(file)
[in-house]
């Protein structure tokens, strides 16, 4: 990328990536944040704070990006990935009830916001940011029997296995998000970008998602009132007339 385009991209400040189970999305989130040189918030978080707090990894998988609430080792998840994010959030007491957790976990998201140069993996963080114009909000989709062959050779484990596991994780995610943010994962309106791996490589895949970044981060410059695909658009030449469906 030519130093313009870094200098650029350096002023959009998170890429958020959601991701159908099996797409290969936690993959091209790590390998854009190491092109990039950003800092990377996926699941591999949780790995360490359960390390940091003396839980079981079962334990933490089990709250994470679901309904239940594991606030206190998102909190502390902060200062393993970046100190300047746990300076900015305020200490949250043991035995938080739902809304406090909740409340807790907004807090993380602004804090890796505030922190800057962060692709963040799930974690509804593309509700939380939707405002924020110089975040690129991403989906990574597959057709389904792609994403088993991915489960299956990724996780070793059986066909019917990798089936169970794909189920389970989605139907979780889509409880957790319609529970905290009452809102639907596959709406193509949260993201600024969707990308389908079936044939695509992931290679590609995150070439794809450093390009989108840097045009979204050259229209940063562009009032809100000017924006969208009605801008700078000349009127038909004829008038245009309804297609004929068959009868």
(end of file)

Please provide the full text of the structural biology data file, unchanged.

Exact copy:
[in-house]
């Protein structure tokens, strides 16, 4: 990328990536944040704070990006990935009830916001940011029997296995998000970008998602009132007339 385009991209400040189970999305989130040189918030978080707090990894998988609430080792998840994010959030007491957790976990998201140069993996963080114009909000989709062959050779484990596991994780995610943010994962309106791996490589895949970044981060410059695909658009030449469906 030519130093313009870094200098650029350096002023959009998170890429958020959601991701159908099996797409290969936690993959091209790590390998854009190491092109990039950003800092990377996926699941591999949780790995360490359960390390940091003396839980079981079962334990933490089990709250994470679901309904239940594991606030206190998102909190502390902060200062393993970046100190300047746990300076900015305020200490949250043991035995938080739902809304406090909740409340807790907004807090993380602004804090890796505030922190800057962060692709963040799930974690509804593309509700939380939707405002924020110089975040690129991403989906990574597959057709389904792609994403088993991915489960299956990724996780070793059986066909019917990798089936169970794909189920389970989605139907979780889509409880957790319609529970905290009452809102639907596959709406193509949260993201600024969707990308389908079936044939695509992931290679590609995150070439794809450093390009989108840097045009979204050259229209940063562009009032809100000017924006969208009605801008700078000349009127038909004829008038245009309804297609004929068959009868």